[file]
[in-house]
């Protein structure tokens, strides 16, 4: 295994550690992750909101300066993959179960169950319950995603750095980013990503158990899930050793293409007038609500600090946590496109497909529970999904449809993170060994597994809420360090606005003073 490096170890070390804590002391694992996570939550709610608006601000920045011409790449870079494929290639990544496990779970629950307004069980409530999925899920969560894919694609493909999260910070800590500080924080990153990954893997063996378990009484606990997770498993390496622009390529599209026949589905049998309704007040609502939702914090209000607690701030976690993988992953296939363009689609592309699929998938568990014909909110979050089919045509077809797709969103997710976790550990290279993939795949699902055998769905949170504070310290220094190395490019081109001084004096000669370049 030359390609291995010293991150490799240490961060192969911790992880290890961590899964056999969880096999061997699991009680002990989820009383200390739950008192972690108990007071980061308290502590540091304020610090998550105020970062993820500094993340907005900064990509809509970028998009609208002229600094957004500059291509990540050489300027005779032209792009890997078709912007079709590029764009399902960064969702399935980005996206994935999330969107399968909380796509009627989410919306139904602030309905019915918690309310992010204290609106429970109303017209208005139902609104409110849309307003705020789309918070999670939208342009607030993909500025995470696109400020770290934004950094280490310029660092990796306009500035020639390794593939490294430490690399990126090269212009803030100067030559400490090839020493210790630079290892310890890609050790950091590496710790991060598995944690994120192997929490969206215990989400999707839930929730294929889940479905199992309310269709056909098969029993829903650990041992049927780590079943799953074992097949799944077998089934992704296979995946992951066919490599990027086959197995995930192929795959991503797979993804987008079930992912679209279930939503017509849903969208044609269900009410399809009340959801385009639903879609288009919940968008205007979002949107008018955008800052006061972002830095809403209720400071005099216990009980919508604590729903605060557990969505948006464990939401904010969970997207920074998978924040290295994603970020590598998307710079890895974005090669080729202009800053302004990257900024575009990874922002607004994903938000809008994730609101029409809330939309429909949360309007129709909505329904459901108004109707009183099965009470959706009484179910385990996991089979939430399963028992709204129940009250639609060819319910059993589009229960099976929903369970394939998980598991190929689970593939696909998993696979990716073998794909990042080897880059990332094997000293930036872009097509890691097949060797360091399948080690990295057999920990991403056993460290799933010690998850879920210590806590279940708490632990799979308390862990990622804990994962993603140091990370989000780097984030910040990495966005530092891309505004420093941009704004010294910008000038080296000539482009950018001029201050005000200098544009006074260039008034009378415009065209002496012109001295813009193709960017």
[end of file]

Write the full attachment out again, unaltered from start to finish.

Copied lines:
[in-house]
């Protein structure tokens, strides 16, 4: 295994550690992750909101300066993959179960169950319950995603750095980013990503158990899930050793293409007038609500600090946590496109497909529970999904449809993170060994597994809420360090606005003073 490096170890070390804590002391694992996570939550709610608006601000920045011409790449870079494929290639990544496990779970629950307004069980409530999925899920969560894919694609493909999260910070800590500080924080990153990954893997063996378990009484606990997770498993390496622009390529599209026949589905049998309704007040609502939702914090209000607690701030976690993988992953296939363009689609592309699929998938568990014909909110979050089919045509077809797709969103997710976790550990290279993939795949699902055998769905949170504070310290220094190395490019081109001084004096000669370049 030359390609291995010293991150490799240490961060192969911790992880290890961590899964056999969880096999061997699991009680002990989820009383200390739950008192972690108990007071980061308290502590540091304020610090998550105020970062993820500094993340907005900064990509809509970028998009609208002229600094957004500059291509990540050489300027005779032209792009890997078709912007079709590029764009399902960064969702399935980005996206994935999330969107399968909380796509009627989410919306139904602030309905019915918690309310992010204290609106429970109303017209208005139902609104409110849309307003705020789309918070999670939208342009607030993909500025995470696109400020770290934004950094280490310029660092990796306009500035020639390794593939490294430490690399990126090269212009803030100067030559400490090839020493210790630079290892310890890609050790950091590496710790991060598995944690994120192997929490969206215990989400999707839930929730294929889940479905199992309310269709056909098969029993829903650990041992049927780590079943799953074992097949799944077998089934992704296979995946992951066919490599990027086959197995995930192929795959991503797979993804987008079930992912679209279930939503017509849903969208044609269900009410399809009340959801385009639903879609288009919940968008205007979002949107008018955008800052006061972002830095809403209720400071005099216990009980919508604590729903605060557990969505948006464990939401904010969970997207920074998978924040290295994603970020590598998307710079890895974005090669080729202009800053302004990257900024575009990874922002607004994903938000809008994730609101029409809330939309429909949360309007129709909505329904459901108004109707009183099965009470959706009484179910385990996991089979939430399963028992709204129940009250639609060819319910059993589009229960099976929903369970394939998980598991190929689970593939696909998993696979990716073998794909990042080897880059990332094997000293930036872009097509890691097949060797360091399948080690990295057999920990991403056993460290799933010690998850879920210590806590279940708490632990799979308390862990990622804990994962993603140091990370989000780097984030910040990495966005530092891309505004420093941009704004010294910008000038080296000539482009950018001029201050005000200098544009006074260039008034009378415009065209002496012109001295813009193709960017």